A wrist fracture is a possible outcome of a trip and fall accident. If you land with full force on your hand, the jolt could cause a bone fracture and the need for medical care. If the fractured wrist is on your dominant hand, you may be concerned about the recovery period and how long you'll go without the use of your hand. Here's a look at how your orthopaedic doctor may treat your broken wrist and what to expect with recovery.
How Your Fractured Wrist May Be Treated
If you're having wrist pain, bad bruising, or swelling after a fall, it's good to see your doctor for an x-ray to see if your wrist is broken. Even if the broken bone doesn't cause intense pain, you'll want it treated so it heals in the proper position and doesn't cause ongoing problems. The treatment for a wrist fracture depends on how your wrist is broken. A cast may be all that's needed so your wrist is held in a stable position until the bone has healed.
If your bone won't stabilize, then wrist surgery may be needed. Your orthopaedic doctor may put in pins or a plate that holds the bones in place until they can heal. The pins might be taken out later or left in place. You might wear a cast or brace after the surgery to help support your wrist.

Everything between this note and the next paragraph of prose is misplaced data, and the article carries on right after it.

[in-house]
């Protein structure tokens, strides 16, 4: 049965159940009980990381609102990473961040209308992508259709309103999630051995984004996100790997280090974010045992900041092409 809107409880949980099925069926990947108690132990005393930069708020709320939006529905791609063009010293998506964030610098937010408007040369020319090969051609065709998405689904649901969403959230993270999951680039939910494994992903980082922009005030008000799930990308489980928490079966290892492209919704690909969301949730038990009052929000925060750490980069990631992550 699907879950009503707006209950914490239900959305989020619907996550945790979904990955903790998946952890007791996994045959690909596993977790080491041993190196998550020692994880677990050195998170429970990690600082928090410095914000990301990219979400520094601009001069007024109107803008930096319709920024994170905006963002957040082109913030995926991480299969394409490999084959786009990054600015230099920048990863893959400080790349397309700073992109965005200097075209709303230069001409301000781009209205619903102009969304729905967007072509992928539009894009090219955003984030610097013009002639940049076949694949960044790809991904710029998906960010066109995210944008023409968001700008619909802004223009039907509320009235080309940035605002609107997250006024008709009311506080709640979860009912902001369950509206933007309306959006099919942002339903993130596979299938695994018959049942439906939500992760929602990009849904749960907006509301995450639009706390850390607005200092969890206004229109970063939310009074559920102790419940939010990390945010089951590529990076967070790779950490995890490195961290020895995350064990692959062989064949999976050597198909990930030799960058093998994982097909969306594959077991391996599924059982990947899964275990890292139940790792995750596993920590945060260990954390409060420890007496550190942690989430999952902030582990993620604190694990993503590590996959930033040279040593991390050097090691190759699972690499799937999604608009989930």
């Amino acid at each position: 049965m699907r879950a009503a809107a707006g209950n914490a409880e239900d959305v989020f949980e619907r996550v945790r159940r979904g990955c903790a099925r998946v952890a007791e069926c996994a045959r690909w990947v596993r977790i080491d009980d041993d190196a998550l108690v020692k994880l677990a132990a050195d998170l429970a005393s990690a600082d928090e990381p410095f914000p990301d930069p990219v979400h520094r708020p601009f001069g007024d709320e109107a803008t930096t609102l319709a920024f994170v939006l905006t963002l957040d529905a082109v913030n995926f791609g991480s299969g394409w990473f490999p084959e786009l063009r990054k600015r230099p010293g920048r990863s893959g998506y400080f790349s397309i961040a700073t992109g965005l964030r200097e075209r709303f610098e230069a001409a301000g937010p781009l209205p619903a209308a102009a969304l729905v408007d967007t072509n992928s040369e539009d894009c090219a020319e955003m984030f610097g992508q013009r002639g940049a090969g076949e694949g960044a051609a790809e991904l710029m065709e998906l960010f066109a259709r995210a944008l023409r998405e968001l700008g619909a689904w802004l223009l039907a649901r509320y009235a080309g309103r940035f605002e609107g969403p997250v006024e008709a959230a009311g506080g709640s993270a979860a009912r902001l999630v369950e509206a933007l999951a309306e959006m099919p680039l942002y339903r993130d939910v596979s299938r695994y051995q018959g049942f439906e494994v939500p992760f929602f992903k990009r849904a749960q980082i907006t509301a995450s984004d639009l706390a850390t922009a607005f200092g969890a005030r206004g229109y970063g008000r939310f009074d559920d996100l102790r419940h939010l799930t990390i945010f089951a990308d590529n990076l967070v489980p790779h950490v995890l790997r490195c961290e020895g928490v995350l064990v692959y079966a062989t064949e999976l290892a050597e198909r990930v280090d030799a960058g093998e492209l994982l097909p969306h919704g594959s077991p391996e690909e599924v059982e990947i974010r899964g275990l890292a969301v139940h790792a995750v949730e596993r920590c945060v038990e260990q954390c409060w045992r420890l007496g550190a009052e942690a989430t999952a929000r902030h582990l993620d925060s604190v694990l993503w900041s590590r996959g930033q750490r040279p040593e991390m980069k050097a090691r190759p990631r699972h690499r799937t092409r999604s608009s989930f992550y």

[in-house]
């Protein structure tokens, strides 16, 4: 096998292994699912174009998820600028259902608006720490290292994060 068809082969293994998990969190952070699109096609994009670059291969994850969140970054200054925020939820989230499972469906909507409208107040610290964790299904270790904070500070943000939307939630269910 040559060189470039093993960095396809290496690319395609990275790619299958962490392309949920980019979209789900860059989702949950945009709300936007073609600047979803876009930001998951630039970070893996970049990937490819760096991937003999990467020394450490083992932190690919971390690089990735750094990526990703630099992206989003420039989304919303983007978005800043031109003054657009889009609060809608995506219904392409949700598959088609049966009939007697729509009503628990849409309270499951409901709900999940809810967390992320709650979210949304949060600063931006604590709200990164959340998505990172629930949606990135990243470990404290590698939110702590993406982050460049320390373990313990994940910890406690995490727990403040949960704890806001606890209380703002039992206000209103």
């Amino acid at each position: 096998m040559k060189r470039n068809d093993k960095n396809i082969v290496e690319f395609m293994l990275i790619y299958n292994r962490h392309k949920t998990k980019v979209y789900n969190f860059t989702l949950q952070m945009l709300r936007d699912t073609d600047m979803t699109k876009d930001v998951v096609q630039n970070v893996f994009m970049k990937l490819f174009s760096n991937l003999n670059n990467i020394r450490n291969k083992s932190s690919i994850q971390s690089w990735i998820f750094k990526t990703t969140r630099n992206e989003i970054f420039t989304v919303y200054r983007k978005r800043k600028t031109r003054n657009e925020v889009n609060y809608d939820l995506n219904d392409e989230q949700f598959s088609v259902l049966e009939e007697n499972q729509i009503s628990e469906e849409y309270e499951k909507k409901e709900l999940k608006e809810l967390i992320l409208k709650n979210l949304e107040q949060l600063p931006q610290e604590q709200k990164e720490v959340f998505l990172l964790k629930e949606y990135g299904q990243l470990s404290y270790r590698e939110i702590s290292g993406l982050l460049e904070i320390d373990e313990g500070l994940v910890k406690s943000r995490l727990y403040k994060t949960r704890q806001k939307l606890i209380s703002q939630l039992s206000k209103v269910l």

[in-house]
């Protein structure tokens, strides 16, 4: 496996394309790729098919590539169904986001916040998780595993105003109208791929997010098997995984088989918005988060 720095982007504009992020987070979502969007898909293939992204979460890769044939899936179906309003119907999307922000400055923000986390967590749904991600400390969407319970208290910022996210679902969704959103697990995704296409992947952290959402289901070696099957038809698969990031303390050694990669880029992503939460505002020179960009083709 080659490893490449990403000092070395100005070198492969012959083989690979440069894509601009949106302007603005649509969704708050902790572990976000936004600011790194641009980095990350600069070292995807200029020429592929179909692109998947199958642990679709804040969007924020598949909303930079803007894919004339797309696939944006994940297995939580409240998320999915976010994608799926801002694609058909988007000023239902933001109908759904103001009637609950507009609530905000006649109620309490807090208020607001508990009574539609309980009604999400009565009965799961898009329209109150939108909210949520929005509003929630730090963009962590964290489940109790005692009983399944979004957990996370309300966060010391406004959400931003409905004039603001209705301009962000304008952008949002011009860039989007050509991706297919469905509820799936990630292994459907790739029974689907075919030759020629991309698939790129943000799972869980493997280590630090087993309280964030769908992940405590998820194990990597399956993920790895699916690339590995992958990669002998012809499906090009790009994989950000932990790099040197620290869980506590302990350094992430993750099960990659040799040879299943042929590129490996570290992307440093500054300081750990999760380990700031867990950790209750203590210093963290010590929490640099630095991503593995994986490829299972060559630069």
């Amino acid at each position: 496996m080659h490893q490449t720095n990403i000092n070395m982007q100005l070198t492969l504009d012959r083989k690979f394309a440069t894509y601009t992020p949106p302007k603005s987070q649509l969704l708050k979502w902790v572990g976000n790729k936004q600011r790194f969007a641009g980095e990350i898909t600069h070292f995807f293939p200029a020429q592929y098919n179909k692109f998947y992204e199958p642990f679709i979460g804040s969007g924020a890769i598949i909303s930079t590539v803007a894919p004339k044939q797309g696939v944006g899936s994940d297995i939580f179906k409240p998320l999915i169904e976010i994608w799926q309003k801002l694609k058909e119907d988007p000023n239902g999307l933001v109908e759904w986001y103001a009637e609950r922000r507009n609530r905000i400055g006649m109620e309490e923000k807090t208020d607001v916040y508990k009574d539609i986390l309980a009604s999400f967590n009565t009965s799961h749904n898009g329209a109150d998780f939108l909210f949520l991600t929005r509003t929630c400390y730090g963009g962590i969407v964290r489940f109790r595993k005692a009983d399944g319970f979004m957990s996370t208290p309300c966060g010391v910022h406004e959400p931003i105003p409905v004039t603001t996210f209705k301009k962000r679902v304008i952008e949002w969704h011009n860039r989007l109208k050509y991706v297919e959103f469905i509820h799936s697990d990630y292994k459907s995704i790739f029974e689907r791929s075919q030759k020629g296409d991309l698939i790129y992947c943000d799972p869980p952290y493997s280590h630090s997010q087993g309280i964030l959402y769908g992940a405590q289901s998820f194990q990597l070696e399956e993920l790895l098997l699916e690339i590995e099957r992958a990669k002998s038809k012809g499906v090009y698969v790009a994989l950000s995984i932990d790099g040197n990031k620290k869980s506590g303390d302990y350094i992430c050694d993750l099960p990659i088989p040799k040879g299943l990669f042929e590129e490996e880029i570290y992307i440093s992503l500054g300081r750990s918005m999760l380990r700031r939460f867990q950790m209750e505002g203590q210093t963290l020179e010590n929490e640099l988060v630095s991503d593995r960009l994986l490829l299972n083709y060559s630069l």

What To Expect With Healing
It may take months to heal from a broken wrist, especially if you have surgery. Even then, your wrist may have occasional pain or stiffness for a long time, although you should have use of your hand and arm before then. It's also possible to develop arthritis in your wrist as a result of a fracture, so following your doctor's advice for recovery and keeping your doctor's visits for monitoring is important for the best recovery.
Right after the surgery, you may need to keep your wrist elevated as much as possible to help with swelling. This could include wearing a sling so your arm doesn't hang at your side. You might be instructed to use ice to help with pain and swelling, and your doctor might prescribe pain medication for the short-term if your pain is bad. Physical therapy will likely be prescribed at some point in your recovery from wrist surgery. With limited use of your arm, your shoulder, arm, hand, and fingers could get weak. Learning the right movements keeps your muscles strong and helps prevent stiffness in your hand.
The length of time you need to take off from work depends on the type of work you do. You may wear a cast over your wrist and lower arm for several weeks, and your doctor may limit certain movements such as grasping and carrying heavy items. If you do light physical labor on your job, you'll be cleared to go back to work sooner than if you have to do heavy physical labor with your hands. For more information, reach out to companies like Orthopaedic Associates Of Rochester.